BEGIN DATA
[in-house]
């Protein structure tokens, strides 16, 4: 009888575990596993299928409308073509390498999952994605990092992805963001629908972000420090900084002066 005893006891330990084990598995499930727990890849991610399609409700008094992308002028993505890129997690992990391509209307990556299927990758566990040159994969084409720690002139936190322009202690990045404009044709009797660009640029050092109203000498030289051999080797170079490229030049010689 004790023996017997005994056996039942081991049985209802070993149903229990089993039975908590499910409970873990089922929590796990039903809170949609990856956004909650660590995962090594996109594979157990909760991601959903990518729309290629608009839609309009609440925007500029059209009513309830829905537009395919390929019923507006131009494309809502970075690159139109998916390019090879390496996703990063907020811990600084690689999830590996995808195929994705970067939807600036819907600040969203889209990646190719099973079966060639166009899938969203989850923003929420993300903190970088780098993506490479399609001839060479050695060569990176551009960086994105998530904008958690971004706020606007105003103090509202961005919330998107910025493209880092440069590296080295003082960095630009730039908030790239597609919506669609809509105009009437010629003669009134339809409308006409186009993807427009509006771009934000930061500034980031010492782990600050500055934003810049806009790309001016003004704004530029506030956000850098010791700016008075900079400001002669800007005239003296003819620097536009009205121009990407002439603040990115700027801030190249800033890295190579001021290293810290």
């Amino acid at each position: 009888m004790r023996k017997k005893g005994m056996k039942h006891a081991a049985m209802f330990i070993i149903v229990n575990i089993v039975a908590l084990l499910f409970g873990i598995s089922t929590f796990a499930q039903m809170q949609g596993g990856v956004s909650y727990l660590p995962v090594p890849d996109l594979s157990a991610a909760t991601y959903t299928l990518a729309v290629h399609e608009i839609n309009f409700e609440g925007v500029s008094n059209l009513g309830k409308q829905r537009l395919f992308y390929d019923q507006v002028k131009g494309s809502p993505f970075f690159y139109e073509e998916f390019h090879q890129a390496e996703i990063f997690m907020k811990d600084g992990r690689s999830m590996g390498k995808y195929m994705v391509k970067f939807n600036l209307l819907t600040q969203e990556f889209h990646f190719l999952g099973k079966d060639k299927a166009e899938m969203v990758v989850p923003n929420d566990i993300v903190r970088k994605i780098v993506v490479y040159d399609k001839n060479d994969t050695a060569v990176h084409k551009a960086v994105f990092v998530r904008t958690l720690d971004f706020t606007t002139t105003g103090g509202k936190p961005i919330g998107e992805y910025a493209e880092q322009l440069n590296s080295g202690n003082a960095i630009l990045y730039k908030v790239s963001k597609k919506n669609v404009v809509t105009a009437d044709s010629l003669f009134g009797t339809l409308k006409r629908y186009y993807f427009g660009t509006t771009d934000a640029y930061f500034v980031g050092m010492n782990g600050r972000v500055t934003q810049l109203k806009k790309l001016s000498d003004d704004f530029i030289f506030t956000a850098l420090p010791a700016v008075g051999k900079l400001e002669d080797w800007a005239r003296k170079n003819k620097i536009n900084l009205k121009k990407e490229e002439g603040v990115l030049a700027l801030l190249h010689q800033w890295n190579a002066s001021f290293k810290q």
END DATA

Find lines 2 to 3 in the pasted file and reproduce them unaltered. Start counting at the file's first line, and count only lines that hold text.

């Protein structure tokens, strides 16, 4: 009888575990596993299928409308073509390498999952994605990092992805963001629908972000420090900084002066 005893006891330990084990598995499930727990890849991610399609409700008094992308002028993505890129997690992990391509209307990556299927990758566990040159994969084409720690002139936190322009202690990045404009044709009797660009640029050092109203000498030289051999080797170079490229030049010689 004790023996017997005994056996039942081991049985209802070993149903229990089993039975908590499910409970873990089922929590796990039903809170949609990856956004909650660590995962090594996109594979157990909760991601959903990518729309290629608009839609309009609440925007500029059209009513309830829905537009395919390929019923507006131009494309809502970075690159139109998916390019090879390496996703990063907020811990600084690689999830590996995808195929994705970067939807600036819907600040969203889209990646190719099973079966060639166009899938969203989850923003929420993300903190970088780098993506490479399609001839060479050695060569990176551009960086994105998530904008958690971004706020606007105003103090509202961005919330998107910025493209880092440069590296080295003082960095630009730039908030790239597609919506669609809509105009009437010629003669009134339809409308006409186009993807427009509006771009934000930061500034980031010492782990600050500055934003810049806009790309001016003004704004530029506030956000850098010791700016008075900079400001002669800007005239003296003819620097536009009205121009990407002439603040990115700027801030190249800033890295190579001021290293810290």
């Amino acid at each position: 009888m004790r023996k017997k005893g005994m056996k039942h006891a081991a049985m209802f330990i070993i149903v229990n575990i089993v039975a908590l084990l499910f409970g873990i598995s089922t929590f796990a499930q039903m809170q949609g596993g990856v956004s909650y727990l660590p995962v090594p890849d996109l594979s157990a991610a909760t991601y959903t299928l990518a729309v290629h399609e608009i839609n309009f409700e609440g925007v500029s008094n059209l009513g309830k409308q829905r537009l395919f992308y390929d019923q507006v002028k131009g494309s809502p993505f970075f690159y139109e073509e998916f390019h090879q890129a390496e996703i990063f997690m907020k811990d600084g992990r690689s999830m590996g390498k995808y195929m994705v391509k970067f939807n600036l209307l819907t600040q969203e990556f889209h990646f190719l999952g099973k079966d060639k299927a166009e899938m969203v990758v989850p923003n929420d566990i993300v903190r970088k994605i780098v993506v490479y040159d399609k001839n060479d994969t050695a060569v990176h084409k551009a960086v994105f990092v998530r904008t958690l720690d971004f706020t606007t002139t105003g103090g509202k936190p961005i919330g998107e992805y910025a493209e880092q322009l440069n590296s080295g202690n003082a960095i630009l990045y730039k908030v790239s963001k597609k919506n669609v404009v809509t105009a009437d044709s010629l003669f009134g009797t339809l409308k006409r629908y186009y993807f427009g660009t509006t771009d934000a640029y930061f500034v980031g050092m010492n782990g600050r972000v500055t934003q810049l109203k806009k790309l001016s000498d003004d704004f530029i030289f506030t956000a850098l420090p010791a700016v008075g051999k900079l400001e002669d080797w800007a005239r003296k170079n003819k620097i536009n900084l009205k121009k990407e490229e002439g603040v990115l030049a700027l801030l190249h010689q800033w890295n190579a002066s001021f290293k810290q």